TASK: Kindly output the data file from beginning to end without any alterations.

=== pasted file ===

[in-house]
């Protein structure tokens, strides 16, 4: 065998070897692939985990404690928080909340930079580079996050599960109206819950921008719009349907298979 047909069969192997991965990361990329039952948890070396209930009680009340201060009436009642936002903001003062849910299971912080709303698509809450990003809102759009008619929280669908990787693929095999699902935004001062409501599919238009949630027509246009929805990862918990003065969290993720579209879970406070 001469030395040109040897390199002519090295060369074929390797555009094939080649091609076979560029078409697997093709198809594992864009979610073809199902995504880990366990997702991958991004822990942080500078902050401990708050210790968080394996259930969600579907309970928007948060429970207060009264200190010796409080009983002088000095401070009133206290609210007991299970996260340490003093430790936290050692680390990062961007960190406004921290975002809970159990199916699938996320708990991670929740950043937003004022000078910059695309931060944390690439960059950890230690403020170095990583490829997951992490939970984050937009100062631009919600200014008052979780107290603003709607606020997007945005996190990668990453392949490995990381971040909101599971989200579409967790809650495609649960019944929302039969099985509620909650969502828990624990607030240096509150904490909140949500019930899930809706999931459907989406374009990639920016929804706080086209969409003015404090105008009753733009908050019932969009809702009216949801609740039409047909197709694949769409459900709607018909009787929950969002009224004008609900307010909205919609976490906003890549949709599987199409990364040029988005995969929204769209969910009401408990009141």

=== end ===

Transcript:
[in-house]
């Protein structure tokens, strides 16, 4: 065998070897692939985990404690928080909340930079580079996050599960109206819950921008719009349907298979 047909069969192997991965990361990329039952948890070396209930009680009340201060009436009642936002903001003062849910299971912080709303698509809450990003809102759009008619929280669908990787693929095999699902935004001062409501599919238009949630027509246009929805990862918990003065969290993720579209879970406070 001469030395040109040897390199002519090295060369074929390797555009094939080649091609076979560029078409697997093709198809594992864009979610073809199902995504880990366990997702991958991004822990942080500078902050401990708050210790968080394996259930969600579907309970928007948060429970207060009264200190010796409080009983002088000095401070009133206290609210007991299970996260340490003093430790936290050692680390990062961007960190406004921290975002809970159990199916699938996320708990991670929740950043937003004022000078910059695309931060944390690439960059950890230690403020170095990583490829997951992490939970984050937009100062631009919600200014008052979780107290603003709607606020997007945005996190990668990453392949490995990381971040909101599971989200579409967790809650495609649960019944929302039969099985509620909650969502828990624990607030240096509150904490909140949500019930899930809706999931459907989406374009990639920016929804706080086209969409003015404090105008009753733009908050019932969009809702009216949801609740039409047909197709694949769409459900709607018909009787929950969002009224004008609900307010909205919609976490906003890549949709599987199409990364040029988005995969929204769209969910009401408990009141």